COMMENT: Five queries answered about Metal Bulletin’s manganese ore indexes

Metal Bulletin is taking part in a large number of discussions with market participants about the manganese ore indexes that we launched last year – one for 44% Mn ore cif Tianjin, and the other for 38% Mn ore fob Port Elizabeth.

By
Metal Bulletin is taking part in a large number of discussions with market participants about the manganese ore indexes that we launched last year – one for 44% Mn ore cif Tianjin, and the other for 38% Mn ore fob Port Elizabeth.

So, in the run-up to the International Manganese Institute (IMnI’s) 39th annual conference in Istanbul on June 4, what better time to review some of the topics that come up?

What are the information sources for Metal Bulletin’s index prices for 44% Mn ore cif Tianjin and 38% Mn ore fob Port Elizabeth?
Our teams in London and Shanghai canvass ore producers, traders and consumers to gather details of transactions, as well as bids, offers and assessments. The indexes, which are published every Friday afternoon London time, are not based on the figures from any one producer or consumer. Metal Bulletin is independent and seeks wide contributions to its prices. It has no interest in the direction in which prices move.
We created the price specifications in order to represent the most liquid grades and locations for a range of materials from global producers — a 44% price, settled on a cif Tianjin, China basis; and a 38% price on a fob Port Elizabeth, South Africa basis. We are considering launching a 38% price on a cif basis for other locations to give smelters outside of China a range of references.

How many companies do you usually contact?
For each weekly index price, Metal Bulletin generally has 15-25 data points. So far, about 45 companies have contributed to the index price discovery process, though clearly it is not the same number each week. We welcome wide participation in the price discovery process, which is not confined to a selected group.

Why are traders included?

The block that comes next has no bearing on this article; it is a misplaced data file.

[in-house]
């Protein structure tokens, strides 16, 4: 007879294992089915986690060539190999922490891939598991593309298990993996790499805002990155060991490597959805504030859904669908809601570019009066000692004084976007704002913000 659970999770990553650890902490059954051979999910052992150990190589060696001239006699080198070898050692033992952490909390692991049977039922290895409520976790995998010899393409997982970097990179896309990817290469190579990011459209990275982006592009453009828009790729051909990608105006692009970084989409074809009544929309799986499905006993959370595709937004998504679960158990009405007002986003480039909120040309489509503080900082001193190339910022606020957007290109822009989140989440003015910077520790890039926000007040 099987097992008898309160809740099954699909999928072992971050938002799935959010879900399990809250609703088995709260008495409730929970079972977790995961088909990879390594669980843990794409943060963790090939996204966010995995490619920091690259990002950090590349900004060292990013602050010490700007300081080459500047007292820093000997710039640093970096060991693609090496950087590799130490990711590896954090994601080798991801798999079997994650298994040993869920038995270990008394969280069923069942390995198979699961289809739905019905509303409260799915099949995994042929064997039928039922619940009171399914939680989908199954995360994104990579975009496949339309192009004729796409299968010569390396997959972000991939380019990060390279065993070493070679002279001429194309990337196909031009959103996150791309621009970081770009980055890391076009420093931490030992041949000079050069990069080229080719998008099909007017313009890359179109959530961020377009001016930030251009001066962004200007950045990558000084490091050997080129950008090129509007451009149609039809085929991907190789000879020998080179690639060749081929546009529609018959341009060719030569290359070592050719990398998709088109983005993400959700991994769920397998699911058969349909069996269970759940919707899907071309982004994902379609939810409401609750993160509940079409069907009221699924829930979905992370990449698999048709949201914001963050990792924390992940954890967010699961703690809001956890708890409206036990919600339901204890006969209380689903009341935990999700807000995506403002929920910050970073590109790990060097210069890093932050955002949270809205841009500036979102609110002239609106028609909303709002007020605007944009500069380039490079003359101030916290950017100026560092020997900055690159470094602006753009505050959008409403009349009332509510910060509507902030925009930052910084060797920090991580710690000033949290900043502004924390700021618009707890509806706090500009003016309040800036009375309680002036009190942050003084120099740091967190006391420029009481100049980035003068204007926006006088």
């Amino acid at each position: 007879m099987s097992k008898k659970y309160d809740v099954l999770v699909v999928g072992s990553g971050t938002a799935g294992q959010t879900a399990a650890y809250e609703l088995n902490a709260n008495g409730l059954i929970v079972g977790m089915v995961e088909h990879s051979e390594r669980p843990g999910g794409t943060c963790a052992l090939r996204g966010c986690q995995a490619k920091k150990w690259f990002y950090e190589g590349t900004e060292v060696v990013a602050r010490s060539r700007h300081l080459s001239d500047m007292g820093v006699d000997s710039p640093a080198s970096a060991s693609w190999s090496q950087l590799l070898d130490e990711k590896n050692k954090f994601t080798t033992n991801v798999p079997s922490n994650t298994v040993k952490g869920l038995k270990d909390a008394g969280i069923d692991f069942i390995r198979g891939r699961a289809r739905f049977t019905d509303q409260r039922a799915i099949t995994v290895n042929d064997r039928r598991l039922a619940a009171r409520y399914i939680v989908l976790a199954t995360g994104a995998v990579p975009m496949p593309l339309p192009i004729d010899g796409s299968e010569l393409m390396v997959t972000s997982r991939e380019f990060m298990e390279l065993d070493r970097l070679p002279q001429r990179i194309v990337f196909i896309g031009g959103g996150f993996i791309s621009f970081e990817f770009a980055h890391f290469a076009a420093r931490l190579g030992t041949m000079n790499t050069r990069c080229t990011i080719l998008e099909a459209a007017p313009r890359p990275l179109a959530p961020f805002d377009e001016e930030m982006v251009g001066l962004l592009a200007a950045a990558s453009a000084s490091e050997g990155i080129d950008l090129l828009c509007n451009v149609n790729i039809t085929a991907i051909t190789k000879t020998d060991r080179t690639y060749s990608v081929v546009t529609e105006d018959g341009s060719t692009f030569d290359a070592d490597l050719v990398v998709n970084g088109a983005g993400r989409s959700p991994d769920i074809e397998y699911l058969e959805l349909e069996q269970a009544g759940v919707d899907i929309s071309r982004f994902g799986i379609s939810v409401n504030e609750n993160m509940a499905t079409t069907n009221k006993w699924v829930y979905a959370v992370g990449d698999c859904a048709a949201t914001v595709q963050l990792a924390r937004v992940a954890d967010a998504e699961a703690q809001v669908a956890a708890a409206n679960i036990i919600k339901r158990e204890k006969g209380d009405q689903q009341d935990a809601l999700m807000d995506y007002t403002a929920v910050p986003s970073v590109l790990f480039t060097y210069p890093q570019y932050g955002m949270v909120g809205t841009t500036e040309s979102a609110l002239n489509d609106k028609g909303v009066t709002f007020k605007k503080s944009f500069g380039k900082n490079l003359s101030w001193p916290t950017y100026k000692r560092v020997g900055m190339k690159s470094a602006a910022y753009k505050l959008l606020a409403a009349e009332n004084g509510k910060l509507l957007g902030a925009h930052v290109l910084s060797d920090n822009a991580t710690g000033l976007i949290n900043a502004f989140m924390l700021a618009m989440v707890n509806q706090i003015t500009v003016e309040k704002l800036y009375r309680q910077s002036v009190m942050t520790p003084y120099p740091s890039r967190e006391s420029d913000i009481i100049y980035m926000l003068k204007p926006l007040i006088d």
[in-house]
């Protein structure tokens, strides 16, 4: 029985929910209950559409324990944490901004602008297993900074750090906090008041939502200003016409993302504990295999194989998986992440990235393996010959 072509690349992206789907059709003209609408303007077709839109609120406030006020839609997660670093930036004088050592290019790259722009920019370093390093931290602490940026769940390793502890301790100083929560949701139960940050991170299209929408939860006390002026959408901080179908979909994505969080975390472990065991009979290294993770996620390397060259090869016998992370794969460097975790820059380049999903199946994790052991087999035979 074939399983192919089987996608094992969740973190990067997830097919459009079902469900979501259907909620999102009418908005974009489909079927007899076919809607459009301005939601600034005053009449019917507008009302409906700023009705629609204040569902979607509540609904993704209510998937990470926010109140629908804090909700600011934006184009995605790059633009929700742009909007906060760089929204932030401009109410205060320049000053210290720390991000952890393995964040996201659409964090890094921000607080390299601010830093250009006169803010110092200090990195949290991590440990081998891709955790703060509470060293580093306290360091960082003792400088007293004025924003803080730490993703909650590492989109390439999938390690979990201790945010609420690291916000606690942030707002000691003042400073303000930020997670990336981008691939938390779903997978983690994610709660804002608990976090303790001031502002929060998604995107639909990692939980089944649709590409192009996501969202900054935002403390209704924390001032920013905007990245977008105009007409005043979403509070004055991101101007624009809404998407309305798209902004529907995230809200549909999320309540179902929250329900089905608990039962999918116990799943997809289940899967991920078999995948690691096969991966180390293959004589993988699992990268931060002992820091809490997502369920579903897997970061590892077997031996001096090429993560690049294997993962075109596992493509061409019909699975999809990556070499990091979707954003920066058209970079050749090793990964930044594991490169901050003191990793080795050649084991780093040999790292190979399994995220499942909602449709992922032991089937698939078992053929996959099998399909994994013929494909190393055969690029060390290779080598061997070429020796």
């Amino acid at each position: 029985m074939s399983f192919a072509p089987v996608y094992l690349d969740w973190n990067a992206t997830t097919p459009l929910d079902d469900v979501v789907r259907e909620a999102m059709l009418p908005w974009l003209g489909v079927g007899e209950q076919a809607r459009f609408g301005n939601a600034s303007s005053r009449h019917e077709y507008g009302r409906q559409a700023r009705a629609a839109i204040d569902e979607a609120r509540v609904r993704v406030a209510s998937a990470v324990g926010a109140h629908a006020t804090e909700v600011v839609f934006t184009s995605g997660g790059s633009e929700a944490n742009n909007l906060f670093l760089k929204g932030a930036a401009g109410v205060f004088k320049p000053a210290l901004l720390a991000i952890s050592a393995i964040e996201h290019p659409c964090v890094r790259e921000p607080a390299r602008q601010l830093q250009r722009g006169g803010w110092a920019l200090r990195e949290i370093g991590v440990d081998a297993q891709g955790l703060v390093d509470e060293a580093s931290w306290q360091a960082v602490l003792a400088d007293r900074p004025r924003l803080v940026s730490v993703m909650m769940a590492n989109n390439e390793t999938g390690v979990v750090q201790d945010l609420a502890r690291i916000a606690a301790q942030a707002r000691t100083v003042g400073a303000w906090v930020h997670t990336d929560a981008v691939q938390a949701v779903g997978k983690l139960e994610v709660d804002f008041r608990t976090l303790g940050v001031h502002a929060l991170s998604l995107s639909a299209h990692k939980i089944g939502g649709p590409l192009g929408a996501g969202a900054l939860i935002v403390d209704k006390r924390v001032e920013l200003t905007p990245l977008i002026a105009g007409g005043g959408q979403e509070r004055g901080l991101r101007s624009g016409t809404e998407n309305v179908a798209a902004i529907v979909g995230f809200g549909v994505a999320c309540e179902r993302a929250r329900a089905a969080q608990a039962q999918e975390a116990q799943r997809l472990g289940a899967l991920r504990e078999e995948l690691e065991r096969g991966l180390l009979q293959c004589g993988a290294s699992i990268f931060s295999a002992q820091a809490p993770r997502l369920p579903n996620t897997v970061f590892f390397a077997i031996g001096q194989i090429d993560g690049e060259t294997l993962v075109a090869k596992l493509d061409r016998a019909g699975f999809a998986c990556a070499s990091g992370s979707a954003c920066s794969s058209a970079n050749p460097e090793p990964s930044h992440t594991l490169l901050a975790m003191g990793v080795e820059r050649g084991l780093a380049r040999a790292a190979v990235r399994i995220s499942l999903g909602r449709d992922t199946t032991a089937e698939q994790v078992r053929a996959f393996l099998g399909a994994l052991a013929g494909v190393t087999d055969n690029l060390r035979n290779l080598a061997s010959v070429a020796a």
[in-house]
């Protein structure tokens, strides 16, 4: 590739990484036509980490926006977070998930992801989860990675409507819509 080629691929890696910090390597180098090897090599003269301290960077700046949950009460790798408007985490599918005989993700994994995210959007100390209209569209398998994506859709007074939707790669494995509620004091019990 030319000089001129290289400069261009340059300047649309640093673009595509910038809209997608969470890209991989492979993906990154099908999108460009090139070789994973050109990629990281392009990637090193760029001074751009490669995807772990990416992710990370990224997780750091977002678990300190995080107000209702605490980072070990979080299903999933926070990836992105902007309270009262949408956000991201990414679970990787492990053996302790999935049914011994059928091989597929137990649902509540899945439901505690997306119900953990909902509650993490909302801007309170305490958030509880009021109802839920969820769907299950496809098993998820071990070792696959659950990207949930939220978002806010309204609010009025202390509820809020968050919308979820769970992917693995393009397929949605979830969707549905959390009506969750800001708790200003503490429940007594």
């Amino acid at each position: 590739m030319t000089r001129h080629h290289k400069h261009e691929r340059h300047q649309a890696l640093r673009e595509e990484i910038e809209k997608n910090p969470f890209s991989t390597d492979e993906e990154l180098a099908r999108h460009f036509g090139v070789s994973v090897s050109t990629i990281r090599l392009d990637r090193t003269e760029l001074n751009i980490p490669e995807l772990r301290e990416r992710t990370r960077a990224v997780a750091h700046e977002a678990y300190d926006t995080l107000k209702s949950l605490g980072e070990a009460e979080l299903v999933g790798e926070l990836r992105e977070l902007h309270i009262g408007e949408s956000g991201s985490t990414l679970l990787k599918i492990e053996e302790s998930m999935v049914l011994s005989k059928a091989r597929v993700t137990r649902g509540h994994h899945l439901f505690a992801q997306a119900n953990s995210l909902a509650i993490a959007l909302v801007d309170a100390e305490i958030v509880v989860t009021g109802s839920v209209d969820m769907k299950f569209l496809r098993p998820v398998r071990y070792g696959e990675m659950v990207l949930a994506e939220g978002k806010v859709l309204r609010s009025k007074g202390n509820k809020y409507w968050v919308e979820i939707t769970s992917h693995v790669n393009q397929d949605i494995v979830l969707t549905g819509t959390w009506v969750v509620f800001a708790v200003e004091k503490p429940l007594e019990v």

In China, manganese ore is traded by companies with close links to the large smelters that consume it. The analysis that Metal Bulletin has carried out on the numbers contributed by traders shows that, rounded to two decimal places, the trader sub-index has on average been the same as the overall index since it was launched last November.

Still, they only play a small role
These companies take positions on manganese ore price and are an integral part of the market, to which they provide liquidity. If the whole index was weighted towards those buying or selling the largest volumes, for example, big producers would have a far greater weight than any other participant since manganese ore supply is more consolidated than ore demand. The index’s separation of prices from producers, traders and consumers ensures that different parts of the supply chain have equal weighting.

How do you guarantee we can trust your index? How accurate are these figures?
We have been assessing prices for Mn ore since the 1940s. Feedback since we launched the indexes suggests the prices represent those seen in the market. Metal Bulletin is a 100-year-old publisher, owned by Euromoney Insitutional Investor, which is listed on the London Stock Exchange.

If you have further questions, please contact Alex Harrison, aharrison@metalbulletin.com

Alex Harrison 
aharrison@metalbulletin.com
Twitter: @alexharrison_mb 

Recent Base Metals News

Editor's pick